When I got my new job at WGVU, one of my first thoughts was how jealous Raymond would have been. He always wanted to be a movie director. He had directed our little homemade movies, writing scripts, acting out characters, filming and editing. We had so much fun running around our house and 10 acres with our old VHS camera. The silly videos that were conceptualized and made in one day have become treasured relics of times past. His ridiculous YouTube channel with videos of him criticising or praising movies, once something I mocked and wouldn’t watch, now something precious.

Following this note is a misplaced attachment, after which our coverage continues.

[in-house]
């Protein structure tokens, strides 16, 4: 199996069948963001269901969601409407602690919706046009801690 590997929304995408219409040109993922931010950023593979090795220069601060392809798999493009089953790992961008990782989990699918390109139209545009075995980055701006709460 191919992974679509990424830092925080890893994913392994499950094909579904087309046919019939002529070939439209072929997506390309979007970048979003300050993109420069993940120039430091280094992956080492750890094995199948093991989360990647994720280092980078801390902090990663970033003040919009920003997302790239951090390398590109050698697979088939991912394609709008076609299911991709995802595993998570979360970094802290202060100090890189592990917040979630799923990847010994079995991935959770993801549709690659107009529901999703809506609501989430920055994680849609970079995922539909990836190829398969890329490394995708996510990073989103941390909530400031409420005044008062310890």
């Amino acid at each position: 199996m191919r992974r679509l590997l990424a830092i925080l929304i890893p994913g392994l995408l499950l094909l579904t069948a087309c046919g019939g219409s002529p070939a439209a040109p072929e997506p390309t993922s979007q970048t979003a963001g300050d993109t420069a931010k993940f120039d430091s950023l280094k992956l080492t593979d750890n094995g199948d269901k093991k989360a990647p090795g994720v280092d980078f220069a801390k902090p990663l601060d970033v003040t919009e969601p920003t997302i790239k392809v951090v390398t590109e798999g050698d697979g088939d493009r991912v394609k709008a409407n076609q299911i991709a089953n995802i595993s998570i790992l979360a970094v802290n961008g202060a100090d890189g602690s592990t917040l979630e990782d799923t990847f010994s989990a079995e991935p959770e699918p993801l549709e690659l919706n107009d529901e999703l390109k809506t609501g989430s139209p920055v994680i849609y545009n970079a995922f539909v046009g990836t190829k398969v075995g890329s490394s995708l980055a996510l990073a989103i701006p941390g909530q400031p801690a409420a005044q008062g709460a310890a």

Even now it doesn’t seem real, but at the same time it seems very real. I don’t know how to explain the feeling, it’s just there. I guess it’s like whenever I see a picture or video of him, or just think of him, I just think “this couldn’t have happened to my brother.” But it did. How do I explain that? I can’t. All that can be done is to move on and live my best life. Forget about the small, petty, stupid things that make us angry or annoy us. Put them aside and enjoy my life, it’s the only one I have.